Campbell ESL teachers help Spanish, Greek speaking students through school

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Standing before their classmates in the frigid morning air, a trio of Campbell Memorial High School students — Maria Meris, 17, Kaleecia Addison, 17, and Shaneira Garcia, 17 — delivered a speech in three languages during the day of the nationwide student walkout to protest gun violence.

Addison went first in English, followed by Garcia in Spanish and then Meris in Greek.

They wanted to ensure all of their classmates understood the speech.

In 2000, Campbell had nearly the same amount — around 8.5 percent — of Spanish speakers and Greek speakers. In 2015, that number has declined somewhat for Greek speakers — down to just under 5 percent of the city’s 8,000-plus population — but Spanish speakers have increased in the city to just under 9 percent.

Nettie McDowell, an English language teacher at Campbell K-7 school, has been teaching English as a Second Language in Campbell for three years, but has been an educator for the past 15. She oversees a small team of three assistants and tutors — including Carmen Garcia, Alda Steiner and Ida Cruz — who help students learn English.

“Every student is different with regard to how fast they’ll pick up the language,” McDowell said. “So we meet the students at their level and work with them daily to help them improve.”

McDowell and her team work with 55 students daily, incorporating gestures and images alongside English words in their lessons.

In addition to teaching English, McDowell and her team must also become familiar with math, science and any other topic their students might see on a homework assignment.

“For most of these students their parents don’t speak enough English to help them with their homework, so a lot of times that responsibility falls on us, because if the students can’t read and understand their homework, they obviously can’t complete it,” McDowell said.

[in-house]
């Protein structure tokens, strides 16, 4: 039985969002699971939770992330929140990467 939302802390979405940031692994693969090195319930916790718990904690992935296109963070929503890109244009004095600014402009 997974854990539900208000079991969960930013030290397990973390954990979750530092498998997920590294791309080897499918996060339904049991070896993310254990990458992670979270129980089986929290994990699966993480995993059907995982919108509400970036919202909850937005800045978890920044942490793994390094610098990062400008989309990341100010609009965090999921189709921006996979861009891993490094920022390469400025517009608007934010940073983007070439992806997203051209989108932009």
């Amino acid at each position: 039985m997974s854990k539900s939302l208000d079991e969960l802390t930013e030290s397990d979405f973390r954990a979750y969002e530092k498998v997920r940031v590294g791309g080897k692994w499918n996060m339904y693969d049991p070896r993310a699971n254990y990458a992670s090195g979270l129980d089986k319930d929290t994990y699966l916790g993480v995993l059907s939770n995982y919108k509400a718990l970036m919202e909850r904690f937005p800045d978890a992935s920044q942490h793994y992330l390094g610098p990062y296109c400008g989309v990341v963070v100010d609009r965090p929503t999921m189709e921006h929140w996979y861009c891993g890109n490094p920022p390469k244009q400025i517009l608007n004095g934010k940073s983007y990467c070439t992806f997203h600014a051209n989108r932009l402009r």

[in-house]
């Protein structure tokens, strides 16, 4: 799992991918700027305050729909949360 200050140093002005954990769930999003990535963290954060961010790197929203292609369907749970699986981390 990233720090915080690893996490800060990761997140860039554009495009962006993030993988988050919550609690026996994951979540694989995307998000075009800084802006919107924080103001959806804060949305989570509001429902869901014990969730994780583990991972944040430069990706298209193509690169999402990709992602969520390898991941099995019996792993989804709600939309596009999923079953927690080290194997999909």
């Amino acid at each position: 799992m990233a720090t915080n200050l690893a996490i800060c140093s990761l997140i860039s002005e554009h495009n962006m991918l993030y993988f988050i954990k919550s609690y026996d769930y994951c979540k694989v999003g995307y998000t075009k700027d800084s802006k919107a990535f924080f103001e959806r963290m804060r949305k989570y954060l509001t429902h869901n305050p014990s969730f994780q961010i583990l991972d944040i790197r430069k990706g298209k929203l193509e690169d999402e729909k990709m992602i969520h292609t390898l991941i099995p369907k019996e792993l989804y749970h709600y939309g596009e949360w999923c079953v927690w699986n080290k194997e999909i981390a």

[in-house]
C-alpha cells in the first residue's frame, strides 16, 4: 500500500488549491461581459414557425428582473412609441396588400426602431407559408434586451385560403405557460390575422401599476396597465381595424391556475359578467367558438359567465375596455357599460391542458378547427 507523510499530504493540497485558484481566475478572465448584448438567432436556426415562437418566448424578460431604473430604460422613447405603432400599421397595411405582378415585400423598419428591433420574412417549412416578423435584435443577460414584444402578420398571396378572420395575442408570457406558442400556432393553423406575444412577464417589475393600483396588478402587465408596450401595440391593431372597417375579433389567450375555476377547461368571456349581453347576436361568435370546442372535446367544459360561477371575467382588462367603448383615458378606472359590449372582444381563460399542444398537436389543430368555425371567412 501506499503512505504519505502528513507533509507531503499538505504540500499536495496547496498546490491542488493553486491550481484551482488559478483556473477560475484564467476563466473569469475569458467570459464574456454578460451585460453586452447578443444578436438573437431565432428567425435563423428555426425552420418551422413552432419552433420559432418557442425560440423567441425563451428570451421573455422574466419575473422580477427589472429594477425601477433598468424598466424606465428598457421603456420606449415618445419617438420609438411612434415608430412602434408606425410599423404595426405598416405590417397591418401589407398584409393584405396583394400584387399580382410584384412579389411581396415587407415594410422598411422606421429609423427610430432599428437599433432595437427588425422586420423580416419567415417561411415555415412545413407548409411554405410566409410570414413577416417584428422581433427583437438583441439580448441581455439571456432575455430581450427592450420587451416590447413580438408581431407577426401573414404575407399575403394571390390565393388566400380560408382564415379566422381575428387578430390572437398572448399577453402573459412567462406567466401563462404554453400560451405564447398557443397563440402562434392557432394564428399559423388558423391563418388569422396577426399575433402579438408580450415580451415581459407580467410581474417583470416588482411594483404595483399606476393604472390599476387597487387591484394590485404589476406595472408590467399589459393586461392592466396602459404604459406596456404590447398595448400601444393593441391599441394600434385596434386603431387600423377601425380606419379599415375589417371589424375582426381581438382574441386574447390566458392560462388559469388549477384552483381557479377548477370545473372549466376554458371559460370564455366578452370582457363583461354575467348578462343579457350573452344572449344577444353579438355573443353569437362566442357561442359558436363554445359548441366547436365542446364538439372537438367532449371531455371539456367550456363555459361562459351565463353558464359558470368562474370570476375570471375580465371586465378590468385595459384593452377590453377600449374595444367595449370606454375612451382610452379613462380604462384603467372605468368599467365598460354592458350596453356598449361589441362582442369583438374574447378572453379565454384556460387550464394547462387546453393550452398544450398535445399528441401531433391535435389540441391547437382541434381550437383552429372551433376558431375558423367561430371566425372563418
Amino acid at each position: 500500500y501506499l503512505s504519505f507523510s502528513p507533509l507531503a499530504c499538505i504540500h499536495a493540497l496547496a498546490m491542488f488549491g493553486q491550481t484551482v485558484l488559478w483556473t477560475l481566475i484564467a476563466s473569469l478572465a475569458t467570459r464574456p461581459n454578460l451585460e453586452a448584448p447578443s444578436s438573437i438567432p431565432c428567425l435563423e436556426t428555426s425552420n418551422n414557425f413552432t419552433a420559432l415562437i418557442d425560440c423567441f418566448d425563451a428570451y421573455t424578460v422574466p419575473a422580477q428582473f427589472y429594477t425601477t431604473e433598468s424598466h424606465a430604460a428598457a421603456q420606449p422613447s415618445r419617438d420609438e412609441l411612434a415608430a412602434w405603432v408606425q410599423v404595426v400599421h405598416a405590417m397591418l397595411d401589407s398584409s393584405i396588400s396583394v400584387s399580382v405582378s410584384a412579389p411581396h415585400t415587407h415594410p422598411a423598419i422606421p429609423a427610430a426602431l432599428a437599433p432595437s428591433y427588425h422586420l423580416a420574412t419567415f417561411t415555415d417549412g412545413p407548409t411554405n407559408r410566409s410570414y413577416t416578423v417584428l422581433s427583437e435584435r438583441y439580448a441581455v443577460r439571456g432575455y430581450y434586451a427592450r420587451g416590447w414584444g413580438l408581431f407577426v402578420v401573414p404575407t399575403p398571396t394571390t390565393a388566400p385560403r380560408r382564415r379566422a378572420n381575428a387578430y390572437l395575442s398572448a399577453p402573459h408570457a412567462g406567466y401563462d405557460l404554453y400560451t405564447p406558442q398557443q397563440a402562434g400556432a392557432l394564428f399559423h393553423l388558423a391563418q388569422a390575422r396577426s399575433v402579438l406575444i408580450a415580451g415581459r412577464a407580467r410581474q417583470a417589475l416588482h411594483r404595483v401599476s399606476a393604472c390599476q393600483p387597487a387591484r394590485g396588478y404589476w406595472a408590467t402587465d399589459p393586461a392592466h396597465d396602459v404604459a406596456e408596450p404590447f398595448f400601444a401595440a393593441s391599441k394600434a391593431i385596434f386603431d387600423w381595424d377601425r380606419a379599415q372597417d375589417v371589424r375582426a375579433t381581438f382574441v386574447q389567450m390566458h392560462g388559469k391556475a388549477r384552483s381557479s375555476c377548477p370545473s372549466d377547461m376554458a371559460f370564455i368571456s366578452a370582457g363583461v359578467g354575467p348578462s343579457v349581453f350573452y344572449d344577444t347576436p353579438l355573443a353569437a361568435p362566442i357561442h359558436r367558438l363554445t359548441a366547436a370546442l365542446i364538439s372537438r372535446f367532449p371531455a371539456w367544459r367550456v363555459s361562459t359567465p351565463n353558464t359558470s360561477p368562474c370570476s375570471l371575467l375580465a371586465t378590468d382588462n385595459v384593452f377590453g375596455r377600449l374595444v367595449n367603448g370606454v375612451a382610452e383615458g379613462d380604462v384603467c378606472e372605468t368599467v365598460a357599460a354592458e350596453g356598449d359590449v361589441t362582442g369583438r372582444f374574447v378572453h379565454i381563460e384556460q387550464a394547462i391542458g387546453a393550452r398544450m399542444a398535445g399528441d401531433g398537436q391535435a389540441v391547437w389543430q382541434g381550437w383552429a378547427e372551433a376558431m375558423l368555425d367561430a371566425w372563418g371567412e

This extra work load for students is why McDowell and the high school’s ESL and Spanish teacher, Priscilla Garcia-Espada, will be part of a local team traveling to Columbus in early April to participate in a statewide teacher’s workshop aimed at developing a more fair grading structure for English-learner students. The findings will then be proposed to the Ohio Department of Education for consideration.

“These students are doing double the work, but they’re on the same grading standards as native English speakers,” Garcia-Espada said. “It can be really discouraging for these students to get back their papers with D’s on them, covered in red ink because they get marked off for grammar. Sometimes they feel like just giving up despite all the progress they’re making.”

Researchers from Stanford University in 2000 found that academic fluency in English took approximately four to seven years of study and practice.

In the high school, Garcia-Espada has seen the ESL program explode from seven students at the end of the previous year to 17 at the beginning of the 2017 academic year, which continued to balloon throughout the year to 37 students.

Only five of Garcia-Espada’s new students are a result of Puerto Rican families fleeing the hurricanes; the rest are immigrants to the city, which includes Greek speakers and two Arabic-speaking students.

Like McDowell, Garcia-Espada and her colleagues at the high school must develop ways to assist students, even if they don’t speak the language themselves.

“With our Arabic and Greek students a lot of times we’ll need to look up words ourselves before we can help translate them for the students. But it’s what we need to do for our students,” Garcia-Espada said.

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